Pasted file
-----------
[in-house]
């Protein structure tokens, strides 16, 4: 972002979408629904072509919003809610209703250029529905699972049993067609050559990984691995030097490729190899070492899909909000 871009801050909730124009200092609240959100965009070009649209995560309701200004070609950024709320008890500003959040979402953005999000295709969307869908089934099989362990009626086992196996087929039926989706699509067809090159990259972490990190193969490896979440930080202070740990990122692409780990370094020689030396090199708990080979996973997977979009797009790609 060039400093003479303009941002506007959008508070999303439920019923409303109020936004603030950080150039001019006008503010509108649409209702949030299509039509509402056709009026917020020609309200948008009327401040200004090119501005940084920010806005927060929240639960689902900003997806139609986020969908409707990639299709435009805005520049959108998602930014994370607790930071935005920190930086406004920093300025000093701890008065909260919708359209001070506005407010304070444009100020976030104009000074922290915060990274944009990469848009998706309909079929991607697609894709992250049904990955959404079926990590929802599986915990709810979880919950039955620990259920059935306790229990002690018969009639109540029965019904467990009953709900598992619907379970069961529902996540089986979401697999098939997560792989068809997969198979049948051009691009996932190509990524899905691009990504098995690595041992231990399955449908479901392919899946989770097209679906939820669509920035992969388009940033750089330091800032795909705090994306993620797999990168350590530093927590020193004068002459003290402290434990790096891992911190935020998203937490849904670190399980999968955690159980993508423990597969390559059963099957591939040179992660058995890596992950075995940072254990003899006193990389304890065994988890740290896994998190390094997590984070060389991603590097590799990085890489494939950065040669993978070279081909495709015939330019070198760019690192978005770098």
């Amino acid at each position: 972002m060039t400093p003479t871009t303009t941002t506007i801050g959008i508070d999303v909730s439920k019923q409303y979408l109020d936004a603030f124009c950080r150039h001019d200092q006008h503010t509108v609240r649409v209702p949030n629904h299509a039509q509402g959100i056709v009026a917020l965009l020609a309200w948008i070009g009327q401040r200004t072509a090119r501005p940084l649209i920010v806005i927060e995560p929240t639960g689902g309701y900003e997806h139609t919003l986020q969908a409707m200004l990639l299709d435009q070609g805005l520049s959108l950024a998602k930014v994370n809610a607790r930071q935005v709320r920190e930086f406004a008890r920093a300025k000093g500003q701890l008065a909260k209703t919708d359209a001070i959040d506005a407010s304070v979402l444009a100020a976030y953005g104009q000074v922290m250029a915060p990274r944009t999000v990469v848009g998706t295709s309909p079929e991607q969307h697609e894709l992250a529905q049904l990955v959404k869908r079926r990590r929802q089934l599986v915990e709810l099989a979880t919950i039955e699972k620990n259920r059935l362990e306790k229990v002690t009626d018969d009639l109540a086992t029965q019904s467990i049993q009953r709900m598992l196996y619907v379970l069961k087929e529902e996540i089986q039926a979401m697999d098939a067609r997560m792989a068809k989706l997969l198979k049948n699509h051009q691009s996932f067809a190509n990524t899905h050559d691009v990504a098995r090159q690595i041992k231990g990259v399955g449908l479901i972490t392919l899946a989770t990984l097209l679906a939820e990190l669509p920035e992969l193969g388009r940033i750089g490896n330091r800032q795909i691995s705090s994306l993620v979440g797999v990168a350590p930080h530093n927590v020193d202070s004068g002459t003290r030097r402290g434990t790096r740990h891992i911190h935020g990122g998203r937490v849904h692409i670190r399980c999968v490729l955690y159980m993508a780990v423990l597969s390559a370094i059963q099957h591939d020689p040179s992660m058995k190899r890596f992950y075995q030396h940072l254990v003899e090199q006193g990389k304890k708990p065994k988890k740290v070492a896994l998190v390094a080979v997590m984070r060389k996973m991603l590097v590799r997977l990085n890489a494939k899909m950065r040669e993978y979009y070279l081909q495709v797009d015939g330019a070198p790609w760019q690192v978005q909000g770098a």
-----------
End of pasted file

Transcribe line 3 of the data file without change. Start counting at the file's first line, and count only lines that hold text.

């Amino acid at each position: 972002m060039t400093p003479t871009t303009t941002t506007i801050g959008i508070d999303v909730s439920k019923q409303y979408l109020d936004a603030f124009c950080r150039h001019d200092q006008h503010t509108v609240r649409v209702p949030n629904h299509a039509q509402g959100i056709v009026a917020l965009l020609a309200w948008i070009g009327q401040r200004t072509a090119r501005p940084l649209i920010v806005i927060e995560p929240t639960g689902g309701y900003e997806h139609t919003l986020q969908a409707m200004l990639l299709d435009q070609g805005l520049s959108l950024a998602k930014v994370n809610a607790r930071q935005v709320r920190e930086f406004a008890r920093a300025k000093g500003q701890l008065a909260k209703t919708d359209a001070i959040d506005a407010s304070v979402l444009a100020a976030y953005g104009q000074v922290m250029a915060p990274r944009t999000v990469v848009g998706t295709s309909p079929e991607q969307h697609e894709l992250a529905q049904l990955v959404k869908r079926r990590r929802q089934l599986v915990e709810l099989a979880t919950i039955e699972k620990n259920r059935l362990e306790k229990v002690t009626d018969d009639l109540a086992t029965q019904s467990i049993q009953r709900m598992l196996y619907v379970l069961k087929e529902e996540i089986q039926a979401m697999d098939a067609r997560m792989a068809k989706l997969l198979k049948n699509h051009q691009s996932f067809a190509n990524t899905h050559d691009v990504a098995r090159q690595i041992k231990g990259v399955g449908l479901i972490t392919l899946a989770t990984l097209l679906a939820e990190l669509p920035e992969l193969g388009r940033i750089g490896n330091r800032q795909i691995s705090s994306l993620v979440g797999v990168a350590p930080h530093n927590v020193d202070s004068g002459t003290r030097r402290g434990t790096r740990h891992i911190h935020g990122g998203r937490v849904h692409i670190r399980c999968v490729l955690y159980m993508a780990v423990l597969s390559a370094i059963q099957h591939d020689p040179s992660m058995k190899r890596f992950y075995q030396h940072l254990v003899e090199q006193g990389k304890k708990p065994k988890k740290v070492a896994l998190v390094a080979v997590m984070r060389k996973m991603l590097v590799r997977l990085n890489a494939k899909m950065r040669e993978y979009y070279l081909q495709v797009d015939g330019a070198p790609w760019q690192v978005q909000g770098a």